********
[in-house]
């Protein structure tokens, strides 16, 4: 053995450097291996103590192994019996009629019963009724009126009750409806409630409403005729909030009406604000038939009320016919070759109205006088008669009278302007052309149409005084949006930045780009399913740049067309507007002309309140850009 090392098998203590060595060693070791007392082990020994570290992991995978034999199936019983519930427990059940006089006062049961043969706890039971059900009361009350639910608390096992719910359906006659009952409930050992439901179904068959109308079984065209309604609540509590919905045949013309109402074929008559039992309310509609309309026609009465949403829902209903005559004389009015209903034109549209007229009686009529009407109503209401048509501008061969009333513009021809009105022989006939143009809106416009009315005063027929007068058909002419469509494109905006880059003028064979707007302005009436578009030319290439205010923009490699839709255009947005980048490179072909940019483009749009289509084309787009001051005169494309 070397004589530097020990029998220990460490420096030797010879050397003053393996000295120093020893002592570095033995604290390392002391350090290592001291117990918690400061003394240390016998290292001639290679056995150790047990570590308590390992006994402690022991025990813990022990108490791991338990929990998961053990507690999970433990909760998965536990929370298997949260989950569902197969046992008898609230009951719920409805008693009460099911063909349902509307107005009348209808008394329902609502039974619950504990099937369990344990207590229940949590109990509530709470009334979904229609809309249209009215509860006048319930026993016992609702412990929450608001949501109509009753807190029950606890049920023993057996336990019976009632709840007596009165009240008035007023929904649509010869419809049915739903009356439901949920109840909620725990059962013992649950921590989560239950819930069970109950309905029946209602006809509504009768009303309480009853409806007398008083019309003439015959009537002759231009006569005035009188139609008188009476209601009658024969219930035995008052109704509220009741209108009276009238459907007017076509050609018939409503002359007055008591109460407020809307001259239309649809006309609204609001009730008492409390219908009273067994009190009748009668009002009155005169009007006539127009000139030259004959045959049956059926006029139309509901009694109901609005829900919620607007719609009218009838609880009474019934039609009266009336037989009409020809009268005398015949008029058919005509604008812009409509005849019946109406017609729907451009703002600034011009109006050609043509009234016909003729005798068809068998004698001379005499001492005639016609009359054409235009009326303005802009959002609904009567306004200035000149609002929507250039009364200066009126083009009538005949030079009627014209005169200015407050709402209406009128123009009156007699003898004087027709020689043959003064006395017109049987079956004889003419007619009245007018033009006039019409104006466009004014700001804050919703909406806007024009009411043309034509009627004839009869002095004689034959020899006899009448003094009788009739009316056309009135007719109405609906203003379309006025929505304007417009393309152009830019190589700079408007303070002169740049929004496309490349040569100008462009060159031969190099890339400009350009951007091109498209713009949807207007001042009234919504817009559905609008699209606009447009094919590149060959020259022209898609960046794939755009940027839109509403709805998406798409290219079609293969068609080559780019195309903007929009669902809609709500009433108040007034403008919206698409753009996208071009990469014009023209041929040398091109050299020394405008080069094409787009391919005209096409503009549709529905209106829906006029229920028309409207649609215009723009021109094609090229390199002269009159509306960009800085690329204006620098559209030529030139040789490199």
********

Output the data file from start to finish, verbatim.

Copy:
[in-house]
């Protein structure tokens, strides 16, 4: 053995450097291996103590192994019996009629019963009724009126009750409806409630409403005729909030009406604000038939009320016919070759109205006088008669009278302007052309149409005084949006930045780009399913740049067309507007002309309140850009 090392098998203590060595060693070791007392082990020994570290992991995978034999199936019983519930427990059940006089006062049961043969706890039971059900009361009350639910608390096992719910359906006659009952409930050992439901179904068959109308079984065209309604609540509590919905045949013309109402074929008559039992309310509609309309026609009465949403829902209903005559004389009015209903034109549209007229009686009529009407109503209401048509501008061969009333513009021809009105022989006939143009809106416009009315005063027929007068058909002419469509494109905006880059003028064979707007302005009436578009030319290439205010923009490699839709255009947005980048490179072909940019483009749009289509084309787009001051005169494309 070397004589530097020990029998220990460490420096030797010879050397003053393996000295120093020893002592570095033995604290390392002391350090290592001291117990918690400061003394240390016998290292001639290679056995150790047990570590308590390992006994402690022991025990813990022990108490791991338990929990998961053990507690999970433990909760998965536990929370298997949260989950569902197969046992008898609230009951719920409805008693009460099911063909349902509307107005009348209808008394329902609502039974619950504990099937369990344990207590229940949590109990509530709470009334979904229609809309249209009215509860006048319930026993016992609702412990929450608001949501109509009753807190029950606890049920023993057996336990019976009632709840007596009165009240008035007023929904649509010869419809049915739903009356439901949920109840909620725990059962013992649950921590989560239950819930069970109950309905029946209602006809509504009768009303309480009853409806007398008083019309003439015959009537002759231009006569005035009188139609008188009476209601009658024969219930035995008052109704509220009741209108009276009238459907007017076509050609018939409503002359007055008591109460407020809307001259239309649809006309609204609001009730008492409390219908009273067994009190009748009668009002009155005169009007006539127009000139030259004959045959049956059926006029139309509901009694109901609005829900919620607007719609009218009838609880009474019934039609009266009336037989009409020809009268005398015949008029058919005509604008812009409509005849019946109406017609729907451009703002600034011009109006050609043509009234016909003729005798068809068998004698001379005499001492005639016609009359054409235009009326303005802009959002609904009567306004200035000149609002929507250039009364200066009126083009009538005949030079009627014209005169200015407050709402209406009128123009009156007699003898004087027709020689043959003064006395017109049987079956004889003419007619009245007018033009006039019409104006466009004014700001804050919703909406806007024009009411043309034509009627004839009869002095004689034959020899006899009448003094009788009739009316056309009135007719109405609906203003379309006025929505304007417009393309152009830019190589700079408007303070002169740049929004496309490349040569100008462009060159031969190099890339400009350009951007091109498209713009949807207007001042009234919504817009559905609008699209606009447009094919590149060959020259022209898609960046794939755009940027839109509403709805998406798409290219079609293969068609080559780019195309903007929009669902809609709500009433108040007034403008919206698409753009996208071009990469014009023209041929040398091109050299020394405008080069094409787009391919005209096409503009549709529905209106829906006029229920028309409207649609215009723009021109094609090229390199002269009159509306960009800085690329204006620098559209030529030139040789490199």